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Climate Diplomacy and its Histories: Inside the IPCC (Shannon Lecture #4)
February 6, 2023 at 7:00 PM
|Location:||Carleton Dominion-Chalmers Centre|
355 Cooper St., Ottawa
|Key Contact:||History Department|
7 PM Carleton Dominion-Chalmers Centre, 355 Cooper St., Ottawa
Ruth Morgan, Australian National University
A planetary challenge such as climate change suggests the logic of an international collaborative response. The climate diplomacy that emerged at Fukuyama’s ‘end of history’ was founded on the notion that its technocratic internationalism, underpinned by climate expertise, offered a politically neutral alternative to liberalism. These origins encouraged the expectation that climate diplomacy would neatly follow scientific advances, and produce multilateral solutions to the climate problem. That this process has proven to be more complicated warrants further inspection. In the wake of the conclusion of the IPCC’s Sixth Assessment cycle, this paper reflects on this organisation’s turn towards the humanities and social sciences in its efforts to inform the climate diplomacy of the early twenty-first century.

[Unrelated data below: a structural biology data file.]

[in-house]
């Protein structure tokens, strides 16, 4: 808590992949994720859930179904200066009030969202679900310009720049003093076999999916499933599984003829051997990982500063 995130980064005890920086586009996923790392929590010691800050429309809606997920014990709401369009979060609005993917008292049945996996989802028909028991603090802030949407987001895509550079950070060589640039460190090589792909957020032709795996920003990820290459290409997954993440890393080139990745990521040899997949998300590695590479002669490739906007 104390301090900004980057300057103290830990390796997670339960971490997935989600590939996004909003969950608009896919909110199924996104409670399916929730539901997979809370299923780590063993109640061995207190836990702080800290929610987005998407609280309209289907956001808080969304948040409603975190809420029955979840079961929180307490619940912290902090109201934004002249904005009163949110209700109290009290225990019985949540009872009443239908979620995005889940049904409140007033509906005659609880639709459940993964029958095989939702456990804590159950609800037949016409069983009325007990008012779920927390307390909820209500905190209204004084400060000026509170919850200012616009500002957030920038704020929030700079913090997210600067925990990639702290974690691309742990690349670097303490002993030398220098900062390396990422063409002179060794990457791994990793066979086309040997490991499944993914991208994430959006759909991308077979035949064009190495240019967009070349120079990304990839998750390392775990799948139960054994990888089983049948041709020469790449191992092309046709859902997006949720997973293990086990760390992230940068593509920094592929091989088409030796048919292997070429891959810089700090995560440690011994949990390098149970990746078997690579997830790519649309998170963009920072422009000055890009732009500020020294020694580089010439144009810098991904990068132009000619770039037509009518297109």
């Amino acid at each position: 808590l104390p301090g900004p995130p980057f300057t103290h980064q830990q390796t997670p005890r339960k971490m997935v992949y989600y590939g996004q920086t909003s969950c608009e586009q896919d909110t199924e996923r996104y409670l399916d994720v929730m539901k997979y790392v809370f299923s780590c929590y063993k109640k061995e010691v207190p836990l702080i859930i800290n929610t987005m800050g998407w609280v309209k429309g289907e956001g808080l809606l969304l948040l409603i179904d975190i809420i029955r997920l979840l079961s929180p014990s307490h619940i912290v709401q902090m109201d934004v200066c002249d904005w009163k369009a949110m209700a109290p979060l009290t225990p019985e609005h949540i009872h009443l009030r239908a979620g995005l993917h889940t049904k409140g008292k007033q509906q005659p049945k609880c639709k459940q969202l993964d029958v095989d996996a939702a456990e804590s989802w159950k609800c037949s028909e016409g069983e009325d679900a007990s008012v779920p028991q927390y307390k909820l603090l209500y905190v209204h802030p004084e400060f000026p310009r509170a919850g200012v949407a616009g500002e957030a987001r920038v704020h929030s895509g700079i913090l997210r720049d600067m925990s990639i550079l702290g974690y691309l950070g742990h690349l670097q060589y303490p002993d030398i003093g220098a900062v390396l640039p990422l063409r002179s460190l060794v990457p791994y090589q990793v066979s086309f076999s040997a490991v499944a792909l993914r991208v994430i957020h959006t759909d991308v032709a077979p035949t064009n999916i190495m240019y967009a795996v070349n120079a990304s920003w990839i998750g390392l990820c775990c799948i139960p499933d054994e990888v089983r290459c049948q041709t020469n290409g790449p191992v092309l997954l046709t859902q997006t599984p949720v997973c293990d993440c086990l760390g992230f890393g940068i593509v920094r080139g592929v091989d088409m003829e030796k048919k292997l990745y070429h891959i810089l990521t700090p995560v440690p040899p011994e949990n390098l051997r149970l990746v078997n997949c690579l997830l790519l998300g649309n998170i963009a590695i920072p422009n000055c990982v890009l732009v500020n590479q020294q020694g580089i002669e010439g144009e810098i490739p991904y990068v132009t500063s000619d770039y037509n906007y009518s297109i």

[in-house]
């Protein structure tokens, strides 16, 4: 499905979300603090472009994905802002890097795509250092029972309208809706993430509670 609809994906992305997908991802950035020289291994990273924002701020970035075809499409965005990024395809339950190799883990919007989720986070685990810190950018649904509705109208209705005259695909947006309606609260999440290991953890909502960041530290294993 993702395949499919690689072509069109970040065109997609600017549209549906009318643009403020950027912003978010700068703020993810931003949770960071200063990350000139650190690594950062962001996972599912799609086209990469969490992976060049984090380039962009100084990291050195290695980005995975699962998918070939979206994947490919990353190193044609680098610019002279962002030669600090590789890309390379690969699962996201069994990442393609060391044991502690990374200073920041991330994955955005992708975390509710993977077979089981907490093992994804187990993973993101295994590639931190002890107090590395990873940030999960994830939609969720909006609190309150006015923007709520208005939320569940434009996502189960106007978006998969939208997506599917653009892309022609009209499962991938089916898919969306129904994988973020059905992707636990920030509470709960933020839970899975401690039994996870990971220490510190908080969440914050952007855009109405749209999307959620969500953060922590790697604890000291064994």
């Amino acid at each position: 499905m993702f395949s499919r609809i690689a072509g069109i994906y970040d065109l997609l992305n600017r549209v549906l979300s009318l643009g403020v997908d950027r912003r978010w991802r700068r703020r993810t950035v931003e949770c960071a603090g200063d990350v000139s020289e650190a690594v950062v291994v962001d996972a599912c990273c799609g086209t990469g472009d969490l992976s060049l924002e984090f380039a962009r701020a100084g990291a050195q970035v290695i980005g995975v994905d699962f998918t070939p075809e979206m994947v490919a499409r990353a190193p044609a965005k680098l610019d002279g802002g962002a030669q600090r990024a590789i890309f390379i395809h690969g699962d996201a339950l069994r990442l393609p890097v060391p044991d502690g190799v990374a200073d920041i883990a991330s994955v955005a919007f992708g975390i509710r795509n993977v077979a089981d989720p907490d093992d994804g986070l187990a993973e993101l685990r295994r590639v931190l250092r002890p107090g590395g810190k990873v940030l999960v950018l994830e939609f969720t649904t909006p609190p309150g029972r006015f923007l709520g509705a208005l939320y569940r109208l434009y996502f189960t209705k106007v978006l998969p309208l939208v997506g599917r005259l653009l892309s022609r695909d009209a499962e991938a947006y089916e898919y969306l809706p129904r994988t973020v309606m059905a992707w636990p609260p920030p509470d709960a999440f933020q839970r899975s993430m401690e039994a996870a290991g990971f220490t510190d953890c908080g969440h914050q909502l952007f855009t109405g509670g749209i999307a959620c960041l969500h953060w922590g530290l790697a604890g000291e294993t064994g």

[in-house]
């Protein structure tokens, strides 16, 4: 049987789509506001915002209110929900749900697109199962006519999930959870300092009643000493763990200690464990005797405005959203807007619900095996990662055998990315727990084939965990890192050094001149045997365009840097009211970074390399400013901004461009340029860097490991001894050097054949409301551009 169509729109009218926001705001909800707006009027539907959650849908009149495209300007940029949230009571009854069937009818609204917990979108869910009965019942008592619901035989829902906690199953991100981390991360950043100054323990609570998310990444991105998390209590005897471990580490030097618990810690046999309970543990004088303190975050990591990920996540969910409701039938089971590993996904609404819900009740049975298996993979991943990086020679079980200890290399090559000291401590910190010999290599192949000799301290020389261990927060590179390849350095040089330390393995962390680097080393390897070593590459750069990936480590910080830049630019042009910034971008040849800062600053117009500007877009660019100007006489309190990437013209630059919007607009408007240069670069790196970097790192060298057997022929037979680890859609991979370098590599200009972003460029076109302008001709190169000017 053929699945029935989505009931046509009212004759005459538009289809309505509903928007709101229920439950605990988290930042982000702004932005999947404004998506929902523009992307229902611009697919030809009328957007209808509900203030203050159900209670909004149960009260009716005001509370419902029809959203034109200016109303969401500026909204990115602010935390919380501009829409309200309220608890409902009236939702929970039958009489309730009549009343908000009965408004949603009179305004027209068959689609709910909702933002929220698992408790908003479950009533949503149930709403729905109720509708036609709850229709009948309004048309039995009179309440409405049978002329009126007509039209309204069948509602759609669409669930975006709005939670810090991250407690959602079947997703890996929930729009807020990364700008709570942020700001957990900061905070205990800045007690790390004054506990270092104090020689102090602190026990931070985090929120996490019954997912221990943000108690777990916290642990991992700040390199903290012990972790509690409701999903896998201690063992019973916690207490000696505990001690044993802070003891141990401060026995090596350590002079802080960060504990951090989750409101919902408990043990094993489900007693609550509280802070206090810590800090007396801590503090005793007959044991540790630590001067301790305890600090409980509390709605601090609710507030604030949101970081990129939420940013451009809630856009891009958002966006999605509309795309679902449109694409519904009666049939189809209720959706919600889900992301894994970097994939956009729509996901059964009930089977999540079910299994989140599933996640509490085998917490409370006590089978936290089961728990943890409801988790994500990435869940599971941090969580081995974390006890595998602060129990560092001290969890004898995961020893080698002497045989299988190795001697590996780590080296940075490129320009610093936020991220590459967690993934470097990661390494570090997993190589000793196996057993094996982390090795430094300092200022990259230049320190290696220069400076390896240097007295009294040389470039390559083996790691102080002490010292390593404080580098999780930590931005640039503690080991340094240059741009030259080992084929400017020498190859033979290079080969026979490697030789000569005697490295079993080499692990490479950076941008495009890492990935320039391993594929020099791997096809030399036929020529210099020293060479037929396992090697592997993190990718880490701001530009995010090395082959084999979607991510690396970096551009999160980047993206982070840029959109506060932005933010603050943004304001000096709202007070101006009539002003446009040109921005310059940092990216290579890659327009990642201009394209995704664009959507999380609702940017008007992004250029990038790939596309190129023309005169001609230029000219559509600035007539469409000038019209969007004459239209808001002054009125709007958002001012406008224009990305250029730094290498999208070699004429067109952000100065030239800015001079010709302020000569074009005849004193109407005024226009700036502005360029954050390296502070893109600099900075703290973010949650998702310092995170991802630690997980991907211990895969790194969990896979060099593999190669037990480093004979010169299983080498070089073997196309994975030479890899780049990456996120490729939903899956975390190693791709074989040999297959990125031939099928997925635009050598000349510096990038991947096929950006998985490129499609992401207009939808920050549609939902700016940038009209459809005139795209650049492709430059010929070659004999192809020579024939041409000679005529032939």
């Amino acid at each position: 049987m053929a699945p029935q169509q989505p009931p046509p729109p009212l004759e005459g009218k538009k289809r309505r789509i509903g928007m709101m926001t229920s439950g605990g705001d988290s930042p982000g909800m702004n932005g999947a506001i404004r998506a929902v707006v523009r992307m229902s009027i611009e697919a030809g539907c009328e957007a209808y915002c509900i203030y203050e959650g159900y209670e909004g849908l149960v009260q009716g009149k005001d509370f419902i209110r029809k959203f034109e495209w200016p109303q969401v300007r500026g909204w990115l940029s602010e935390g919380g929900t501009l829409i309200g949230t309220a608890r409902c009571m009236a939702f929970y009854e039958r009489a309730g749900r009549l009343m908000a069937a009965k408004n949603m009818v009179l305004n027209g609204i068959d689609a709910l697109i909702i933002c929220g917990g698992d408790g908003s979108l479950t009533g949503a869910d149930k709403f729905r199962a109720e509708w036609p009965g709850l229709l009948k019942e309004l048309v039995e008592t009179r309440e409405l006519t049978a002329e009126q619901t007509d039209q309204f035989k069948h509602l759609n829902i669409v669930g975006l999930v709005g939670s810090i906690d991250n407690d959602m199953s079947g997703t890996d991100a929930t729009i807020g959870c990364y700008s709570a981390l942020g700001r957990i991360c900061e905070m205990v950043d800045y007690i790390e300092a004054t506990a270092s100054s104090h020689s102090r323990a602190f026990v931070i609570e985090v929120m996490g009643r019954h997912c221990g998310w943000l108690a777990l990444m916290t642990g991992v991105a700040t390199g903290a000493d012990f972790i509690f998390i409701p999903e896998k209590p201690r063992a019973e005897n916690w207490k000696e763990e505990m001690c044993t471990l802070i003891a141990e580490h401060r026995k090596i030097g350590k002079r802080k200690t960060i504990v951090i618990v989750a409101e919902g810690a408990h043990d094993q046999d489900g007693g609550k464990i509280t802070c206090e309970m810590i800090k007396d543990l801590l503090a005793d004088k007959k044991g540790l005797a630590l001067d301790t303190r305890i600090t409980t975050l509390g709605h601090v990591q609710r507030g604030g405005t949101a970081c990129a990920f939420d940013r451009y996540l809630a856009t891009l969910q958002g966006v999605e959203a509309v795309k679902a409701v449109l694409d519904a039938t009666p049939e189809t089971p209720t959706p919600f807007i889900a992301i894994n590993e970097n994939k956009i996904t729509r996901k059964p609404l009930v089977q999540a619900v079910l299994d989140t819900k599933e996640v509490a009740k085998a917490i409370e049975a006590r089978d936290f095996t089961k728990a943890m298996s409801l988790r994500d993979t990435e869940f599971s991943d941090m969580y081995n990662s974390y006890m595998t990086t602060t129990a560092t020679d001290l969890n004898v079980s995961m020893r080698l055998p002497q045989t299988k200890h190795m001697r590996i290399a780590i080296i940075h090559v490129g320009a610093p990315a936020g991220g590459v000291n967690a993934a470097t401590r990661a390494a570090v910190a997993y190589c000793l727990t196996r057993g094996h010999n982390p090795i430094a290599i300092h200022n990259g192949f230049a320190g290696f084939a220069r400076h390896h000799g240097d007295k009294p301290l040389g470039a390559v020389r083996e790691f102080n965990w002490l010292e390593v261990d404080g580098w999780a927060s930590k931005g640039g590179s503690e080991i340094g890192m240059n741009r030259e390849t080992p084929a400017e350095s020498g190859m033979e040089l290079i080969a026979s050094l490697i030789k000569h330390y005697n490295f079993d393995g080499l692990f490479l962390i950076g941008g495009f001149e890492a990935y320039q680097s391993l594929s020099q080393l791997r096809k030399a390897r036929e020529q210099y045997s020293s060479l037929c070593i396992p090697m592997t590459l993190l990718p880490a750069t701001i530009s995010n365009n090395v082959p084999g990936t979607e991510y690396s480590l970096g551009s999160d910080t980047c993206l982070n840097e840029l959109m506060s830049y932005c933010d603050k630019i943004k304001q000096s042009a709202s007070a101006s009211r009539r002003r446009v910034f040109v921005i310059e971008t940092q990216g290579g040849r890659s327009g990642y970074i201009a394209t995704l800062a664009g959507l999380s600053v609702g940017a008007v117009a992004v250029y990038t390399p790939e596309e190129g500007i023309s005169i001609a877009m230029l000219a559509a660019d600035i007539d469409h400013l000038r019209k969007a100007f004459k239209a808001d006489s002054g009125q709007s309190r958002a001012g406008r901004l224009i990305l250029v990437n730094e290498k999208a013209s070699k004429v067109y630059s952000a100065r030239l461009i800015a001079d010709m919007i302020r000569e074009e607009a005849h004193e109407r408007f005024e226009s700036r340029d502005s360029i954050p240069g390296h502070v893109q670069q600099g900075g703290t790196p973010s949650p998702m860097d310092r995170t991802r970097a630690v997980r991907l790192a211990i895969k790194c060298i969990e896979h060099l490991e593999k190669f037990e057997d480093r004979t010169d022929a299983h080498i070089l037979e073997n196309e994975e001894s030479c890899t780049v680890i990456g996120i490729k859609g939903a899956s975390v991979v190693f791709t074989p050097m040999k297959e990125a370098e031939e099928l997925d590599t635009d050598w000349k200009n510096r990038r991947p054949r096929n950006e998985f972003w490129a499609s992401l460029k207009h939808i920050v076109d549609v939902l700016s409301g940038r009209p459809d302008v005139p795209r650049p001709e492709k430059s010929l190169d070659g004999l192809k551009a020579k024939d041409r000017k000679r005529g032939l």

Ruth Morgan is the Director of the Centre for Environmental History at the Australian National University. She has published widely on the climate and water histories of Australia and the British Empire, including her award-winning book, Running Out? Water in Western Australia (2015). Her current project, on environmental exchanges between British India and the Australian colonies, has been generously supported by the Australian Research Council and the Alexander von Humboldt Foundation. She was a Lead Author on the Water chapter in Working Group II of the Intergovernmental Panel on Climate Change’s Assessment Report 6, and co-author of Cities in a Sunburnt Country: Water and the Making of Urban Australia (Cambridge University Press, 2022). Her next book Climate Change and International History is under contract with Bloomsbury.
Co-presented with the support of the Department of Geography and Environmental Studies.